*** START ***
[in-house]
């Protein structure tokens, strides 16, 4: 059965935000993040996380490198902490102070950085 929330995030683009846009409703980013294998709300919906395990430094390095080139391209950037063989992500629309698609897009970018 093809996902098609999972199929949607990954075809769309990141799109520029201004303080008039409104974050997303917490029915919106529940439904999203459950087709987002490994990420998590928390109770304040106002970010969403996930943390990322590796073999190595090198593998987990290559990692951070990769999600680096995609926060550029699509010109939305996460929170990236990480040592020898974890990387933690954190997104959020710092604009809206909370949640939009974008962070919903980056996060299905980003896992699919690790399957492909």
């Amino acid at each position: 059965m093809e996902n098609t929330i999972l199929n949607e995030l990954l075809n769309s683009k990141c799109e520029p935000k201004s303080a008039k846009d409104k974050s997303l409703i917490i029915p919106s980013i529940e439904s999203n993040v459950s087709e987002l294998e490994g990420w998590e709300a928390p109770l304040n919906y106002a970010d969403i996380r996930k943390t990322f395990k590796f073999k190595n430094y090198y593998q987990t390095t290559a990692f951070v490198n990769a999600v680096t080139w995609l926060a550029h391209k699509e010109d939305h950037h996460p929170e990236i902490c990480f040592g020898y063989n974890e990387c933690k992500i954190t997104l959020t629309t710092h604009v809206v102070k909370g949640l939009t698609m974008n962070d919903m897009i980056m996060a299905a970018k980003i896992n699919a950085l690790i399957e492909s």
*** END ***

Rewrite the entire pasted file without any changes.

[in-house]
């Protein structure tokens, strides 16, 4: 059965935000993040996380490198902490102070950085 929330995030683009846009409703980013294998709300919906395990430094390095080139391209950037063989992500629309698609897009970018 093809996902098609999972199929949607990954075809769309990141799109520029201004303080008039409104974050997303917490029915919106529940439904999203459950087709987002490994990420998590928390109770304040106002970010969403996930943390990322590796073999190595090198593998987990290559990692951070990769999600680096995609926060550029699509010109939305996460929170990236990480040592020898974890990387933690954190997104959020710092604009809206909370949640939009974008962070919903980056996060299905980003896992699919690790399957492909």
């Amino acid at each position: 059965m093809e996902n098609t929330i999972l199929n949607e995030l990954l075809n769309s683009k990141c799109e520029p935000k201004s303080a008039k846009d409104k974050s997303l409703i917490i029915p919106s980013i529940e439904s999203n993040v459950s087709e987002l294998e490994g990420w998590e709300a928390p109770l304040n919906y106002a970010d969403i996380r996930k943390t990322f395990k590796f073999k190595n430094y090198y593998q987990t390095t290559a990692f951070v490198n990769a999600v680096t080139w995609l926060a550029h391209k699509e010109d939305h950037h996460p929170e990236i902490c990480f040592g020898y063989n974890e990387c933690k992500i954190t997104l959020t629309t710092h604009v809206v102070k909370g949640l939009t698609m974008n962070d919903m897009i980056m996060a299905a970018k980003i896992n699919a950085l690790i399957e492909s």